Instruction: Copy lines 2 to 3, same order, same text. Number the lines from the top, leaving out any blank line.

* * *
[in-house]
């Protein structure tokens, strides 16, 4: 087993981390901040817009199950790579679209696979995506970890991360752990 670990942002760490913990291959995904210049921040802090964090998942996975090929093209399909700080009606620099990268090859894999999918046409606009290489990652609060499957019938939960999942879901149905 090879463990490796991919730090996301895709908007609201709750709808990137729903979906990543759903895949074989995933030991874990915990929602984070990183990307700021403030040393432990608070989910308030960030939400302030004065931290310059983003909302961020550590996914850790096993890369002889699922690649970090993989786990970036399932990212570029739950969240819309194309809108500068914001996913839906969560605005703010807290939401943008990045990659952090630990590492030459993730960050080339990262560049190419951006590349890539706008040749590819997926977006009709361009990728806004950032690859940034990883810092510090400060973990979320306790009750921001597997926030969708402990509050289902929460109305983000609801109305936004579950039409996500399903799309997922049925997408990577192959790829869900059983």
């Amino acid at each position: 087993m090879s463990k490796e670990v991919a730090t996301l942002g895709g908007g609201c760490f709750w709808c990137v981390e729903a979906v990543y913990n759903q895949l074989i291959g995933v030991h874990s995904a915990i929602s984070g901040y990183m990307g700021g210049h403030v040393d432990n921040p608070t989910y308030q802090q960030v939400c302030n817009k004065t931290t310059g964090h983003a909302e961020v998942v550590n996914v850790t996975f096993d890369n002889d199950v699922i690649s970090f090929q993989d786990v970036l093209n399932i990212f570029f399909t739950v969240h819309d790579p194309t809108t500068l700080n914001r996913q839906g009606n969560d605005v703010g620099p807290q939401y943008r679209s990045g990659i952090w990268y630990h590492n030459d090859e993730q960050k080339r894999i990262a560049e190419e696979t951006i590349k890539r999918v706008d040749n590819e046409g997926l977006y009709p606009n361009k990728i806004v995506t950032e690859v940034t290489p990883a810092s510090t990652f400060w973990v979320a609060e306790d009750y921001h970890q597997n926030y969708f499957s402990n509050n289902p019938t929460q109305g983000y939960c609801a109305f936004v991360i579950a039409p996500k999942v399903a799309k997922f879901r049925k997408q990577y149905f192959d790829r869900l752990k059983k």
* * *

């Protein structure tokens, strides 16, 4: 087993981390901040817009199950790579679209696979995506970890991360752990 670990942002760490913990291959995904210049921040802090964090998942996975090929093209399909700080009606620099990268090859894999999918046409606009290489990652609060499957019938939960999942879901149905 090879463990490796991919730090996301895709908007609201709750709808990137729903979906990543759903895949074989995933030991874990915990929602984070990183990307700021403030040393432990608070989910308030960030939400302030004065931290310059983003909302961020550590996914850790096993890369002889699922690649970090993989786990970036399932990212570029739950969240819309194309809108500068914001996913839906969560605005703010807290939401943008990045990659952090630990590492030459993730960050080339990262560049190419951006590349890539706008040749590819997926977006009709361009990728806004950032690859940034990883810092510090400060973990979320306790009750921001597997926030969708402990509050289902929460109305983000609801109305936004579950039409996500399903799309997922049925997408990577192959790829869900059983």
């Amino acid at each position: 087993m090879s463990k490796e670990v991919a730090t996301l942002g895709g908007g609201c760490f709750w709808c990137v981390e729903a979906v990543y913990n759903q895949l074989i291959g995933v030991h874990s995904a915990i929602s984070g901040y990183m990307g700021g210049h403030v040393d432990n921040p608070t989910y308030q802090q960030v939400c302030n817009k004065t931290t310059g964090h983003a909302e961020v998942v550590n996914v850790t996975f096993d890369n002889d199950v699922i690649s970090f090929q993989d786990v970036l093209n399932i990212f570029f399909t739950v969240h819309d790579p194309t809108t500068l700080n914001r996913q839906g009606n969560d605005v703010g620099p807290q939401y943008r679209s990045g990659i952090w990268y630990h590492n030459d090859e993730q960050k080339r894999i990262a560049e190419e696979t951006i590349k890539r999918v706008d040749n590819e046409g997926l977006y009709p606009n361009k990728i806004v995506t950032e690859v940034t290489p990883a810092s510090t990652f400060w973990v979320a609060e306790d009750y921001h970890q597997n926030y969708f499957s402990n509050n289902p019938t929460q109305g983000y939960c609801a109305f936004v991360i579950a039409p996500k999942v399903a799309k997922f879901r049925k997408q990577y149905f192959d790829r869900l752990k059983k």